Old Bill

When I was at University in Sheffield I was at one point desperate to move out of my Hall of Residence, Ranmoor House, newly built for 600 students of both sexes, intangibly separated by corridors and staircases, and doubling as a conference centre in the holidays. It was luxurious, warm (central heating that worked, windows that opened, and cleaning ladies to change the sheets and hoover!) and very friendly. I loved it at first but then one by one my friends moved out – it was very expensive – £16 a week, I seem to remember and so it became a bit lonely. I didn’t want to move into a shared house (I don’t like sharing) and all the potential compromises frightened me, but I did want a place of my own.

And then I met Frank. He was very attractive and very unsuitable. He had a girlfriend who had just had a baby and was having to move out of her accommodation. Frank took me to visit her one evening and I fell in love with her room. A very dilapidated attic, with a tiny cooker and sink, and oh, so near the university. Pamela – I think, that’s her name, eventually moved out, and bravely carried on at the university. I hope she moved to somewhere better. Meanwhile I bided my time and then persuaded the landlady to rent me the room. £3 a week. Wow. I would have a lot of money left over for going abroad in the holidays. Those were the days. I had a grant, and once I had paid all my bills the world was my oyster.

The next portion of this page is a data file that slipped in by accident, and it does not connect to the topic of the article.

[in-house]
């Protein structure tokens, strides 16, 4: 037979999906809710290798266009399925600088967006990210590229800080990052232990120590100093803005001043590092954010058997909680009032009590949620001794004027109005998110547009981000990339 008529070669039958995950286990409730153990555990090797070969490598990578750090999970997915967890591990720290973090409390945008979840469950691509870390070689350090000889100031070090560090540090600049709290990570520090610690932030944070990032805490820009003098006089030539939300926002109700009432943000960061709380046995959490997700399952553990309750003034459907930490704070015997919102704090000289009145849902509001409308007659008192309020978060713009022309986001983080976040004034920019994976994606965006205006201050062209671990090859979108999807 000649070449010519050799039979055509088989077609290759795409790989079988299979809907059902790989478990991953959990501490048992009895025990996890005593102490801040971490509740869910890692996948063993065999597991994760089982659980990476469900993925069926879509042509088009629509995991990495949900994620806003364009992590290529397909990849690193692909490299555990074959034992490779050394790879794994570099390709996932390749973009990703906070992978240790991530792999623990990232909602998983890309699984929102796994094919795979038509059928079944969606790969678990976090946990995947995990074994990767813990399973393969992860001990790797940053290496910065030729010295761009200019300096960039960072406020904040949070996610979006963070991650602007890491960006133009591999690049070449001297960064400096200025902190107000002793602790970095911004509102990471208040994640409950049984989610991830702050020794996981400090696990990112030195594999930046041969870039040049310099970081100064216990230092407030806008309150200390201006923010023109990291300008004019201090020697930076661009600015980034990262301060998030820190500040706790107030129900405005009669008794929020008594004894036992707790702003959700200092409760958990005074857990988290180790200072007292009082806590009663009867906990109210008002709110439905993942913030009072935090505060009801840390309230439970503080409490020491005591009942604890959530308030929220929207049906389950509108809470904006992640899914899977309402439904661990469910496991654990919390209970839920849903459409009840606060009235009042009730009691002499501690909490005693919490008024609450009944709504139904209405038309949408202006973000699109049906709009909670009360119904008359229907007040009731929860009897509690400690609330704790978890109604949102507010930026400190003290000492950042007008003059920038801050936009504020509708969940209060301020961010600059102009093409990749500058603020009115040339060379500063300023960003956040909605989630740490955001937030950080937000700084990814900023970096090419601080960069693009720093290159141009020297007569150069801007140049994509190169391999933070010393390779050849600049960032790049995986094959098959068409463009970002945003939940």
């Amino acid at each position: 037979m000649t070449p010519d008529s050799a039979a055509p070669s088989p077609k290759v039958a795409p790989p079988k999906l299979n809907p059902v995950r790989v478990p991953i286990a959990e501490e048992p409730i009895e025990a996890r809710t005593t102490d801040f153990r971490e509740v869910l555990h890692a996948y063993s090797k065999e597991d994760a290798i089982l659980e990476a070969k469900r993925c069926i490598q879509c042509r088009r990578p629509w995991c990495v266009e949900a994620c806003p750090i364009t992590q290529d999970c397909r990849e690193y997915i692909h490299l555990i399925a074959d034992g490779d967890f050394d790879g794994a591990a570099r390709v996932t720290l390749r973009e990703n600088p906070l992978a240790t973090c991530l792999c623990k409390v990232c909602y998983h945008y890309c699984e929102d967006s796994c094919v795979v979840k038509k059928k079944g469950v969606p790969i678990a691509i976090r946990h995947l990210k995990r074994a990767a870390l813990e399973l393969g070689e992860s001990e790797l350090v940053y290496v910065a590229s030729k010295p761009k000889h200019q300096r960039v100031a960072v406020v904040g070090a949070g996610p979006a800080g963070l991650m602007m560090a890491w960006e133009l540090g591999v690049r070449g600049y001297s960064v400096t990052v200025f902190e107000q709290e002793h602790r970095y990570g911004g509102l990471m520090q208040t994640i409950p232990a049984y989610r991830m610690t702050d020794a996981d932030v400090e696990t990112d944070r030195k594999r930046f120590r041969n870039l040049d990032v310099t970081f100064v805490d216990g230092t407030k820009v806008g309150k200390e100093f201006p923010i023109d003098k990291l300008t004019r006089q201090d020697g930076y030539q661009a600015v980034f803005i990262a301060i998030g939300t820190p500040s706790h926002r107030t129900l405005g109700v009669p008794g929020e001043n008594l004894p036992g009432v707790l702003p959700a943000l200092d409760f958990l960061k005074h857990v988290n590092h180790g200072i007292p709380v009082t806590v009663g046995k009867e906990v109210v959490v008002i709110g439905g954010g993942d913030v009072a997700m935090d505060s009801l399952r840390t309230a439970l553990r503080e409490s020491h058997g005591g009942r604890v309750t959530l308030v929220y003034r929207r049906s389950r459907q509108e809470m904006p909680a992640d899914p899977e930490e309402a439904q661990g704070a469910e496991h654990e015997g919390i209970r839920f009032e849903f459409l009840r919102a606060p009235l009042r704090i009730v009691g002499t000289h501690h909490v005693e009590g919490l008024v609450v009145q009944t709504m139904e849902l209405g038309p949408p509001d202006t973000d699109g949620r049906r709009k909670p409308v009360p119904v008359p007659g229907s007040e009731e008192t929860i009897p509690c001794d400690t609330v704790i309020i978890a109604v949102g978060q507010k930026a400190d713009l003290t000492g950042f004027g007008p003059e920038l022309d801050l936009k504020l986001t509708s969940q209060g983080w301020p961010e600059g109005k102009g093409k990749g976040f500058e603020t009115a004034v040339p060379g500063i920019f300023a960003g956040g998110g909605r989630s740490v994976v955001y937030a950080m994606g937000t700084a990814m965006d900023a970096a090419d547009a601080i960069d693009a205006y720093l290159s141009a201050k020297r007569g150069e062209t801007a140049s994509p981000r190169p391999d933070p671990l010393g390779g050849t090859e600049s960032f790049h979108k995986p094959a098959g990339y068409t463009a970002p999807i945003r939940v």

When I moved in, the landlady’s friend, Bill, showed me round the house explaining all the rules and regulations. He also showed me the bathroom with pride. All pink plastic. But there was a bath. I was so excited. It looked very clean unlike the rest of the house. What he omitted to tell me, though, was that it wasn’t plumbed in. Somehow I forgave him that, and settled into making the attic more habitable. The other lodgers were very varied. There was Alice who was toothless and chewed on bacon rind and kept herself warm not by feeding the meter like me, but by going on the buses until well into the night. She was friendly enough, but I couldn’t understand a lot of what she said. After a few months she died, and there was a terrible palaver trying to find a next of kin. Mrs, the landlady, was determined then not to let the room out to anyone old again. Brilliant for me because after a while some of my friends moved in. all separate bedsits, so no need for sharing. I used to go to the Students’ Union down the road to have a bath, in the staff section, as it happened as it was never used by the staff, who had their own baths presumably.

Yet before my friends could move in there were a couple of unsavoury characters still there. There was George, recently out of prison, with his wife Rosie. George did not work but kept the household going with a bit of light theft and burglary. I found out the hard way when all my jewellery disappeared one day. Rosie also offered her services to the locals. (Did I mention that this was the red light district of Sheffield? My father actually offered me more money to move out.)